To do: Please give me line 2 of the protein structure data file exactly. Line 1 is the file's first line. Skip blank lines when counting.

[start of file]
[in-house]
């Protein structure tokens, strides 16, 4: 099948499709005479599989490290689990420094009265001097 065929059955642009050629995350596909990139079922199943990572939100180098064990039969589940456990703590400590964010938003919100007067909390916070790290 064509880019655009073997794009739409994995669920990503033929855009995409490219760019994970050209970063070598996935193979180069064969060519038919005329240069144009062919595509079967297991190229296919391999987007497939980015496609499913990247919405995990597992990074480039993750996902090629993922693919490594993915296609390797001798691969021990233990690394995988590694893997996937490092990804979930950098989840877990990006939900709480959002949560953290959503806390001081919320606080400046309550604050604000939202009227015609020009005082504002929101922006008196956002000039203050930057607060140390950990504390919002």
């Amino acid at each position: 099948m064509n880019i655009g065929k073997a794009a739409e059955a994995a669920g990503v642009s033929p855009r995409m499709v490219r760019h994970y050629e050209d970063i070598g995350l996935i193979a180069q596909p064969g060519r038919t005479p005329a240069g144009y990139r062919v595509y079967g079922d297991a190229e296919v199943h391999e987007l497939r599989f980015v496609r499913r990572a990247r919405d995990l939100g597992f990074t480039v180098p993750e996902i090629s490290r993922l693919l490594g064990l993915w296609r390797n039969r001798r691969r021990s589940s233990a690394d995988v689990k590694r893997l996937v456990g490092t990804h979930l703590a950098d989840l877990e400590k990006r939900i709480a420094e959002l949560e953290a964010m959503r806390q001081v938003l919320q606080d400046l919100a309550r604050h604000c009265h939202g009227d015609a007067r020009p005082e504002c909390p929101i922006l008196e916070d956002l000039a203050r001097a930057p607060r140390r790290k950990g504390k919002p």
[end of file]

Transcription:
């Protein structure tokens, strides 16, 4: 099948499709005479599989490290689990420094009265001097 065929059955642009050629995350596909990139079922199943990572939100180098064990039969589940456990703590400590964010938003919100007067909390916070790290 064509880019655009073997794009739409994995669920990503033929855009995409490219760019994970050209970063070598996935193979180069064969060519038919005329240069144009062919595509079967297991190229296919391999987007497939980015496609499913990247919405995990597992990074480039993750996902090629993922693919490594993915296609390797001798691969021990233990690394995988590694893997996937490092990804979930950098989840877990990006939900709480959002949560953290959503806390001081919320606080400046309550604050604000939202009227015609020009005082504002929101922006008196956002000039203050930057607060140390950990504390919002």